One of the joys of a big city like New York is the profusion of museums. From the vast and varied collection at the Metropolitan Museum of Art to the smaller more specialized institutions there is something for everyone. One of the more obscure offerings on the museum front, and one that I had never visited, is the Merchant's House Museum located on East Fourth Street in lower Manhattan.
I was inspired to visit the Merchant's House Museum by a very small blurb on the front page of the Greater New York Section of the Wall Street Journal that said "Catch This". Okay, I thought, why not? So I hopped on the "B" train and headed downtown to East Fourth Street in the area known as "NoHo" or "North of Houston" for those of us not used to the lingo.
Now, I probably should have realized when the street was closed to traffic due to major construction that this was not an opportune time to visit the historic home, but I was on a mission and not to be deterred! I climbed the stoop and rang for entry and was admitted by an elderly docent who informed me that the fourth floor servants quarters were closed to the public, the guided tours were suspended for the time being, but I could do the self-guided tour that included three floors but not the garden. Okay, I thought, I'm here now so let's do it!
The Tredwell's red brick and white marble row house at 29 East Fourth Street is the only family home to have survived virtually intact, both inside and out, from the 19th Century. Remarkably very few major renovations or modernizations have altered the structure and much of the original furnishings remain in situ. Today's visitors are, in effect, stepping back in time and can experience how a well-to-do merchant class family lived in New York in the 1800s.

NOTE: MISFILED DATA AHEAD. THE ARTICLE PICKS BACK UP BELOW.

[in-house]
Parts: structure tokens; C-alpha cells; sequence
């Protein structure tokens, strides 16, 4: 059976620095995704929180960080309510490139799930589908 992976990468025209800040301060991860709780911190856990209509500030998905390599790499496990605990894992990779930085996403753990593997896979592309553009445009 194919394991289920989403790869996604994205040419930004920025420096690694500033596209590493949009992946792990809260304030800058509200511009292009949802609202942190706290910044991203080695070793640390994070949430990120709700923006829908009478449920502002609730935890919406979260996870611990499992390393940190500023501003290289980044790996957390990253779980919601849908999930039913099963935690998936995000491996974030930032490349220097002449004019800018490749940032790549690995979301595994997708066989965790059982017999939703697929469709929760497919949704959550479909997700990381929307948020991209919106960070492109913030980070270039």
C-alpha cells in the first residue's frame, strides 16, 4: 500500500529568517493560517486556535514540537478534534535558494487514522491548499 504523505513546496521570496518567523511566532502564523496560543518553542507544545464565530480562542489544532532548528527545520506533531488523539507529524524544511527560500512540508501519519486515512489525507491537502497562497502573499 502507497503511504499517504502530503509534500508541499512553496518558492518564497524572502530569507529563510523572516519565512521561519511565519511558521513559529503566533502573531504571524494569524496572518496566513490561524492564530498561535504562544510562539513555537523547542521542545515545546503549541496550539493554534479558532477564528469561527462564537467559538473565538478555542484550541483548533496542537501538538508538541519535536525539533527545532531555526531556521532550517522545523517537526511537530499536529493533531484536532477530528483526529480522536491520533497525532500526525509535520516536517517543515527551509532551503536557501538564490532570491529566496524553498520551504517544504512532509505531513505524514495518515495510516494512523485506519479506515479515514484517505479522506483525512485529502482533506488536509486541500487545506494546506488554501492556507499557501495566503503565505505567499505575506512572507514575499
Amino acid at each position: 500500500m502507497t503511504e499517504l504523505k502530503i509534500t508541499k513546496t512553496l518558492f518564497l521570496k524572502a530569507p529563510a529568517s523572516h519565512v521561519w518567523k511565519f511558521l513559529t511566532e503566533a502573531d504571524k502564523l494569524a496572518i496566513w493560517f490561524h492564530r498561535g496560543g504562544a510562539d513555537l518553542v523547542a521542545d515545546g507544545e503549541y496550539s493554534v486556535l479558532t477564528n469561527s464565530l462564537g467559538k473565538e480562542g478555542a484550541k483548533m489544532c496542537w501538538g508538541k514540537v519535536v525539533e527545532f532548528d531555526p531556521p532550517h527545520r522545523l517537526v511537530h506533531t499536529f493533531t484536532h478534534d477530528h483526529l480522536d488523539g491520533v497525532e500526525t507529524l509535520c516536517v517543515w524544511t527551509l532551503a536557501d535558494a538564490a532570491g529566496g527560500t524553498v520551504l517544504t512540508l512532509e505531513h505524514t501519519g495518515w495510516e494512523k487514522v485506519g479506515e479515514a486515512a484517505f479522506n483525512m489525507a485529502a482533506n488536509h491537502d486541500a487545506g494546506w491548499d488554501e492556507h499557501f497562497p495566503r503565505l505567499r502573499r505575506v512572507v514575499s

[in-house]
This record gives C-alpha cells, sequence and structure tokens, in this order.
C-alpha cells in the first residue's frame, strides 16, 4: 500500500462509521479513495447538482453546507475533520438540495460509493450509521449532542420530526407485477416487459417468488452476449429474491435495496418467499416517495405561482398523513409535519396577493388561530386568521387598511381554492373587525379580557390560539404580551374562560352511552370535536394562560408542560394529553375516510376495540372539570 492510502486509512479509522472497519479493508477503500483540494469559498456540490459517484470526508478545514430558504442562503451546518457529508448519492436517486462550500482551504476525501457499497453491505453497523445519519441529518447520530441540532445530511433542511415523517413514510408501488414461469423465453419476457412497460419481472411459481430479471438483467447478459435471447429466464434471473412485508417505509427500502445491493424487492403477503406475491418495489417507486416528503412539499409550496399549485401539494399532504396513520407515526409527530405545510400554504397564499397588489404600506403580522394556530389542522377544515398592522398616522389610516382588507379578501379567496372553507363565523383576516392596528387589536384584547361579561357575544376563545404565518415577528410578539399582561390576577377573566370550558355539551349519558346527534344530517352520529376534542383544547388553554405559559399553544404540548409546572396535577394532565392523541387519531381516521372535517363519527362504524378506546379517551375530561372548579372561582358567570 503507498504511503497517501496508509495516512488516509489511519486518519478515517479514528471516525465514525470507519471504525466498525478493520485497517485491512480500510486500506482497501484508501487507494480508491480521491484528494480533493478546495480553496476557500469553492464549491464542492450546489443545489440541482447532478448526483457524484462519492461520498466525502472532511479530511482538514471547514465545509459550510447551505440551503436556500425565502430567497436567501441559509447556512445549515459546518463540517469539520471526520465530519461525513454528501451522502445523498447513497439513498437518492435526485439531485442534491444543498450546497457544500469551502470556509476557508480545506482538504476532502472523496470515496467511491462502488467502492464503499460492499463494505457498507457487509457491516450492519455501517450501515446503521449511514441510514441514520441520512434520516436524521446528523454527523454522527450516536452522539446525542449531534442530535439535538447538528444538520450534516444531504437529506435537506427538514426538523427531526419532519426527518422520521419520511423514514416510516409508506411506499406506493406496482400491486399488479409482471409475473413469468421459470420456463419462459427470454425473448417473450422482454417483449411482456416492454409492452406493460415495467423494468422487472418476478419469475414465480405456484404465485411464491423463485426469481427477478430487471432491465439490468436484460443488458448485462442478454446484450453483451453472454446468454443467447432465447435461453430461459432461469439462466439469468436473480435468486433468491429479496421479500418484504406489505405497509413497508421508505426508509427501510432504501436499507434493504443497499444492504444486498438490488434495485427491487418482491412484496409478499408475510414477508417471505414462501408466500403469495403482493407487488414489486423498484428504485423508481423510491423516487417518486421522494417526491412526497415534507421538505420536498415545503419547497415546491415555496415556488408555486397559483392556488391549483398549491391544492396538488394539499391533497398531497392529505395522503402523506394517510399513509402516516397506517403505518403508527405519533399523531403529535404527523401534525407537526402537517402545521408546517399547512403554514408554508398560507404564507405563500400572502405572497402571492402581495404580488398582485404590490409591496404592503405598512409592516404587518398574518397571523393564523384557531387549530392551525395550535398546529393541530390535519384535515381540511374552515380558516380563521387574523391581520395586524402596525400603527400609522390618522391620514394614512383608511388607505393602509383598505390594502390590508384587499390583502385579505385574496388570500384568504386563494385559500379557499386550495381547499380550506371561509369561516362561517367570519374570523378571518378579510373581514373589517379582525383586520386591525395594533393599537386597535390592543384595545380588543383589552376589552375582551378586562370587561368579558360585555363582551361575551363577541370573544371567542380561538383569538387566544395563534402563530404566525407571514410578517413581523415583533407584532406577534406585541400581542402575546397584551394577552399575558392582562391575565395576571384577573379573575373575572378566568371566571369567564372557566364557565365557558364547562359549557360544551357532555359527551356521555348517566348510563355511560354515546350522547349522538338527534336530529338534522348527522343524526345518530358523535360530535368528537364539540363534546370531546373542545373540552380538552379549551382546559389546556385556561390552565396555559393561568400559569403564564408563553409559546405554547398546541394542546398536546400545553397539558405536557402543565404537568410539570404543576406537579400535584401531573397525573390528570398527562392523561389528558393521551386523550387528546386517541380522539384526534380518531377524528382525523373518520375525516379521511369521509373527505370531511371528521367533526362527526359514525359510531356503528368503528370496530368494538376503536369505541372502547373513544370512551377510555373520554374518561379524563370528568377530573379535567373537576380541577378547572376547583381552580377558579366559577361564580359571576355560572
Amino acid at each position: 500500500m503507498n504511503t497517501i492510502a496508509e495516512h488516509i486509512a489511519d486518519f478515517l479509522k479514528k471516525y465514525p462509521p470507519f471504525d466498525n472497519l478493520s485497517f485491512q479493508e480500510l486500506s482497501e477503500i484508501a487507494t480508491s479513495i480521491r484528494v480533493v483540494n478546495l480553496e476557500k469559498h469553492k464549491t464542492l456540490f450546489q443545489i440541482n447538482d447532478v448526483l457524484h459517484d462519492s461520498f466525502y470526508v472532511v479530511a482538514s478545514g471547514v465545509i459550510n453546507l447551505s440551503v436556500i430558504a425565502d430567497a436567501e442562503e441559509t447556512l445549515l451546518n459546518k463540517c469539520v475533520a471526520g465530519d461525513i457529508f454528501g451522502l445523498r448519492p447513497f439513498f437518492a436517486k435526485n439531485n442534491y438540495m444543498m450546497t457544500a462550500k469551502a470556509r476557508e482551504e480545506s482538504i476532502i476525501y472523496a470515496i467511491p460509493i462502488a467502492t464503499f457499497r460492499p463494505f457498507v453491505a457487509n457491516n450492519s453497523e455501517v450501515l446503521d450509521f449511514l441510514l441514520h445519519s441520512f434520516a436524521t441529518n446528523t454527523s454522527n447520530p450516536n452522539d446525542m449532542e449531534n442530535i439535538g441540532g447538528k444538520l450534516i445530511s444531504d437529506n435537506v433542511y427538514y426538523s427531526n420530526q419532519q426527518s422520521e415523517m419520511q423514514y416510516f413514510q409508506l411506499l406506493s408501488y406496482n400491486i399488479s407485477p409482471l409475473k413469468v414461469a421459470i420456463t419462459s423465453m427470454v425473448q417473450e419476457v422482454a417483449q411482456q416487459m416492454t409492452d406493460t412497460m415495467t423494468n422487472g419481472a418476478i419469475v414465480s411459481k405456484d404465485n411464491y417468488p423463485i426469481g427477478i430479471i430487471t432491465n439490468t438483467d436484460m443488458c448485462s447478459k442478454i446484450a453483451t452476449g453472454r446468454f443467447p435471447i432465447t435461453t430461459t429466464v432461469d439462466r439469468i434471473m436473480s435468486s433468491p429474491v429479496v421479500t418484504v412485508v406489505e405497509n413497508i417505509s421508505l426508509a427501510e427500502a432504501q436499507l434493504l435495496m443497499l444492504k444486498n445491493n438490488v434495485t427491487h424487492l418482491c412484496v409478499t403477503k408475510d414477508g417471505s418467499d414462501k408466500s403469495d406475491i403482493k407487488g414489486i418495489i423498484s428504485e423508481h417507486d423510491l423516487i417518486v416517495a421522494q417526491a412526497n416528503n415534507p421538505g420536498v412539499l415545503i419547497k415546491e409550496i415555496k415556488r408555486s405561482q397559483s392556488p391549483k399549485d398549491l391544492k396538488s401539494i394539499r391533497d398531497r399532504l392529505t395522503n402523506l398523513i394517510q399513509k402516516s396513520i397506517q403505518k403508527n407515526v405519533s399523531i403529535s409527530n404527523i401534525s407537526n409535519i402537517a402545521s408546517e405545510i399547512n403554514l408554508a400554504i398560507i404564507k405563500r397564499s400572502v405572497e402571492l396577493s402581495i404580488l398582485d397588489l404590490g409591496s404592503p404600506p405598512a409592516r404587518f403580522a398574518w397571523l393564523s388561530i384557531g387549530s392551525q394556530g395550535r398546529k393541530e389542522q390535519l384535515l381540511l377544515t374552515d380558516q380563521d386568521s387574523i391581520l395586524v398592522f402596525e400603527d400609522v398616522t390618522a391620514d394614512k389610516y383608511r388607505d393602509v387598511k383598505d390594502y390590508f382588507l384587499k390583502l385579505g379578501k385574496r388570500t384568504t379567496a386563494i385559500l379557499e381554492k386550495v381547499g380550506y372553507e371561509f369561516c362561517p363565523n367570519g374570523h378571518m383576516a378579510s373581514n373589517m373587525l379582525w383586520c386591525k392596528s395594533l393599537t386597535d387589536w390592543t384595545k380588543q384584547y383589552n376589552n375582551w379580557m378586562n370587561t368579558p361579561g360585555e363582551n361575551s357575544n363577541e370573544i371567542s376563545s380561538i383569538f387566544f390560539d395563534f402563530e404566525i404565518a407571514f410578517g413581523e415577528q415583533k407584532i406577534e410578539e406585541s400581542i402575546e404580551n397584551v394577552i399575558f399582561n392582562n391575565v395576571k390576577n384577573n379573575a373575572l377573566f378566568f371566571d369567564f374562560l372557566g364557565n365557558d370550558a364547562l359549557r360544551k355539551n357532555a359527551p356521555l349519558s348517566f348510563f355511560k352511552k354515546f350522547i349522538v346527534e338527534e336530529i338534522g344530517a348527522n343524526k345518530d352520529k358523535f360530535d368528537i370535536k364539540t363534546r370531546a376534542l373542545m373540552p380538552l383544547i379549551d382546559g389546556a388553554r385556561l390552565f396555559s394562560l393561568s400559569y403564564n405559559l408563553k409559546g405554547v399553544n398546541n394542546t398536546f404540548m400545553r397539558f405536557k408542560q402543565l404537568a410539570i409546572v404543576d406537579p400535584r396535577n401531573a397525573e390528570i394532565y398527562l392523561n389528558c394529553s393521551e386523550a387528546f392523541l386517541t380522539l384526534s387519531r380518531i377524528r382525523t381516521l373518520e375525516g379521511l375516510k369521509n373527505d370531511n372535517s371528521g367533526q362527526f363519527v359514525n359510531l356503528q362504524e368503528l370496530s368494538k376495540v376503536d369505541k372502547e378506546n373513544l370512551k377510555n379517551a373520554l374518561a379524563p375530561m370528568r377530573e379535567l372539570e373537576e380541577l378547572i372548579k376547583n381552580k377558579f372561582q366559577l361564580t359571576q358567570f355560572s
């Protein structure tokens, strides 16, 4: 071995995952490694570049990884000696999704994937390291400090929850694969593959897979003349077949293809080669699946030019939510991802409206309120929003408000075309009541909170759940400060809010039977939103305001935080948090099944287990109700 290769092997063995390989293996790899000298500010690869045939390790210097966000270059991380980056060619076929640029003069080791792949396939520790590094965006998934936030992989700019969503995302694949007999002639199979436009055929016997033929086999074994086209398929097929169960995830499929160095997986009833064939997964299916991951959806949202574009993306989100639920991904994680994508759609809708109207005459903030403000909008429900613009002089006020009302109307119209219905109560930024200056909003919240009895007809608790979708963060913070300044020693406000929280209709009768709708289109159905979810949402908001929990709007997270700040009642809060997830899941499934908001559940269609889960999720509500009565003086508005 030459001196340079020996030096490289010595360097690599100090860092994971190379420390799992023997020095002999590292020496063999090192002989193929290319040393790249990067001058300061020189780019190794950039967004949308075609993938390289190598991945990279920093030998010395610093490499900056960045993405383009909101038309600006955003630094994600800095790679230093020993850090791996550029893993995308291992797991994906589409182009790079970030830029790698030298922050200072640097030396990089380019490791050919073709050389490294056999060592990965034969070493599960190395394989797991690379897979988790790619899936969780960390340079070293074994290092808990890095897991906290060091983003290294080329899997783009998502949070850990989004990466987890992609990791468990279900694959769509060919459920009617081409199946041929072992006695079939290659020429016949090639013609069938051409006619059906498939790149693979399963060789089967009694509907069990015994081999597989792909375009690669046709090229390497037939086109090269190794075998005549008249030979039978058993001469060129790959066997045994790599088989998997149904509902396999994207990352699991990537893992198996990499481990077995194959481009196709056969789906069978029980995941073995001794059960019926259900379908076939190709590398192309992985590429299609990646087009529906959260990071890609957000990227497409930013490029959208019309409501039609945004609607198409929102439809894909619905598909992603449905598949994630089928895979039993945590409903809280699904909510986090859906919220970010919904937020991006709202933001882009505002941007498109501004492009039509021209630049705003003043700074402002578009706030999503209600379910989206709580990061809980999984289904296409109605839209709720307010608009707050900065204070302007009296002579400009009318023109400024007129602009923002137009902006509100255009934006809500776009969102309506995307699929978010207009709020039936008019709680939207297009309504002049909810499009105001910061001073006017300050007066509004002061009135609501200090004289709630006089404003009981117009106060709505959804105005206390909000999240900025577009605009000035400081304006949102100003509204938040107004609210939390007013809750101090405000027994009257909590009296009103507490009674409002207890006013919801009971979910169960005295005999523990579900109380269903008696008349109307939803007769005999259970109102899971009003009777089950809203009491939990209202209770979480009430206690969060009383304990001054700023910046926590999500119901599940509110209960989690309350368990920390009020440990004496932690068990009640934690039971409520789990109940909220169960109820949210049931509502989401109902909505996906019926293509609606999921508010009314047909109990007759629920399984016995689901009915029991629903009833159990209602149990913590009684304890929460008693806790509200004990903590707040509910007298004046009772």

Well, nearly experience anyway. As well as the aforementioned construction that involved scaffolding in front of the windows and protective plywood covering a good portion of the walls, there is also a special seasonal exhibition entitled "From Candlelight to Bubble Light: A 1950s Christmas in an 1850s House" that can be a little disconcerting to the purists among us. Imagine a perfect Greek Revival parlor with a superb square rosewood pianoforte and a Duncan Phyfe dining set "enhanced" with an enormous collection of Christmas kitsch ranging from silver flocked trees to plastic snowmen and everything in between. It did bring back some fond memories of my childhood but I am not sure this embellishment was a positive addition to the décor.
Although my visit to the Merchant's House Museum was diminished by the intrusion of the renovations and the resulting inaccessibility to the displays, I am still glad I went and found it an enlightening look at New York and New Yorkers of long ago.